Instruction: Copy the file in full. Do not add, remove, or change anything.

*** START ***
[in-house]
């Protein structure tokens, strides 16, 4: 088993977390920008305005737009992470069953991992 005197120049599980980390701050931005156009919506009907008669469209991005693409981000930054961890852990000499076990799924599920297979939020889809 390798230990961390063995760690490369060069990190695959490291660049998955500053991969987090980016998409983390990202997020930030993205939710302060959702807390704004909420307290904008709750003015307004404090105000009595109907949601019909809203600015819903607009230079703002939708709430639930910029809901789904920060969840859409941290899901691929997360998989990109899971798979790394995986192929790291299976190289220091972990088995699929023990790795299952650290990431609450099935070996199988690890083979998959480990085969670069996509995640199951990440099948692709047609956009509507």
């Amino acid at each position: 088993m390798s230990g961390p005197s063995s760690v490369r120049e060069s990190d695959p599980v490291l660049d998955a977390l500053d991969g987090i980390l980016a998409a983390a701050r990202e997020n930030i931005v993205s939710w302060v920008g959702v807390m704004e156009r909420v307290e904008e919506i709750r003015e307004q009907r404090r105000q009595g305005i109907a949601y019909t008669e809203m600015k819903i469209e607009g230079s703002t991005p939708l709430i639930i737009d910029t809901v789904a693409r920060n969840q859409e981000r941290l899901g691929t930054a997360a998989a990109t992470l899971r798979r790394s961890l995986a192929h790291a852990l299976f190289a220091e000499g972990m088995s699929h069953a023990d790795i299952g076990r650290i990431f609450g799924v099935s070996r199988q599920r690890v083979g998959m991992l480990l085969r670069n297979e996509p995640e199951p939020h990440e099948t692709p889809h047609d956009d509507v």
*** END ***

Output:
[in-house]
């Protein structure tokens, strides 16, 4: 088993977390920008305005737009992470069953991992 005197120049599980980390701050931005156009919506009907008669469209991005693409981000930054961890852990000499076990799924599920297979939020889809 390798230990961390063995760690490369060069990190695959490291660049998955500053991969987090980016998409983390990202997020930030993205939710302060959702807390704004909420307290904008709750003015307004404090105000009595109907949601019909809203600015819903607009230079703002939708709430639930910029809901789904920060969840859409941290899901691929997360998989990109899971798979790394995986192929790291299976190289220091972990088995699929023990790795299952650290990431609450099935070996199988690890083979998959480990085969670069996509995640199951990440099948692709047609956009509507």
């Amino acid at each position: 088993m390798s230990g961390p005197s063995s760690v490369r120049e060069s990190d695959p599980v490291l660049d998955a977390l500053d991969g987090i980390l980016a998409a983390a701050r990202e997020n930030i931005v993205s939710w302060v920008g959702v807390m704004e156009r909420v307290e904008e919506i709750r003015e307004q009907r404090r105000q009595g305005i109907a949601y019909t008669e809203m600015k819903i469209e607009g230079s703002t991005p939708l709430i639930i737009d910029t809901v789904a693409r920060n969840q859409e981000r941290l899901g691929t930054a997360a998989a990109t992470l899971r798979r790394s961890l995986a192929h790291a852990l299976f190289a220091e000499g972990m088995s699929h069953a023990d790795i299952g076990r650290i990431f609450g799924v099935s070996r199988q599920r690890v083979g998959m991992l480990l085969r670069n297979e996509p995640e199951p939020h990440e099948t692709p889809h047609d956009d509507v």